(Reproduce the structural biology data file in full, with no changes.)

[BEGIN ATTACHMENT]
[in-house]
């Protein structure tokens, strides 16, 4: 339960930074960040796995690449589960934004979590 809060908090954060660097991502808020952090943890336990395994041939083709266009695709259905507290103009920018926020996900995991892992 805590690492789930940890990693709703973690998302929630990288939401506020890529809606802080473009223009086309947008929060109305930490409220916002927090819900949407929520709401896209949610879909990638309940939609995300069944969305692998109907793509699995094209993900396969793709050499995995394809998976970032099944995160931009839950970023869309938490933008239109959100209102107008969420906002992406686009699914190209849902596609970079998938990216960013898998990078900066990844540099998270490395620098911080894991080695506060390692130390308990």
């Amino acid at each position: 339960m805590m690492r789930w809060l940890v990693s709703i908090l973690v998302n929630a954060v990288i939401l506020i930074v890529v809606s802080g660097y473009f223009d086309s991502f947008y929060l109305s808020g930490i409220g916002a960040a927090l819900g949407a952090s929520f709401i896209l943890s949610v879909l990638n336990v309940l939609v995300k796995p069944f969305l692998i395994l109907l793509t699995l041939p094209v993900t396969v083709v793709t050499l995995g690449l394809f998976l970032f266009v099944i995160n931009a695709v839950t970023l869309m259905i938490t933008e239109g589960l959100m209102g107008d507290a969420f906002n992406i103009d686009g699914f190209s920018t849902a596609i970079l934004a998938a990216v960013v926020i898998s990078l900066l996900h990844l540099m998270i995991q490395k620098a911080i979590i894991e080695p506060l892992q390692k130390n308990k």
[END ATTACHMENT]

[in-house]
């Protein structure tokens, strides 16, 4: 339960930074960040796995690449589960934004979590 809060908090954060660097991502808020952090943890336990395994041939083709266009695709259905507290103009920018926020996900995991892992 805590690492789930940890990693709703973690998302929630990288939401506020890529809606802080473009223009086309947008929060109305930490409220916002927090819900949407929520709401896209949610879909990638309940939609995300069944969305692998109907793509699995094209993900396969793709050499995995394809998976970032099944995160931009839950970023869309938490933008239109959100209102107008969420906002992406686009699914190209849902596609970079998938990216960013898998990078900066990844540099998270490395620098911080894991080695506060390692130390308990």
């Amino acid at each position: 339960m805590m690492r789930w809060l940890v990693s709703i908090l973690v998302n929630a954060v990288i939401l506020i930074v890529v809606s802080g660097y473009f223009d086309s991502f947008y929060l109305s808020g930490i409220g916002a960040a927090l819900g949407a952090s929520f709401i896209l943890s949610v879909l990638n336990v309940l939609v995300k796995p069944f969305l692998i395994l109907l793509t699995l041939p094209v993900t396969v083709v793709t050499l995995g690449l394809f998976l970032f266009v099944i995160n931009a695709v839950t970023l869309m259905i938490t933008e239109g589960l959100m209102g107008d507290a969420f906002n992406i103009d686009g699914f190209s920018t849902a596609i970079l934004a998938a990216v960013v926020i898998s990078l900066l996900h990844l540099m998270i995991q490395k620098a911080i979590i894991e080695p506060l892992q390692k130390n308990k």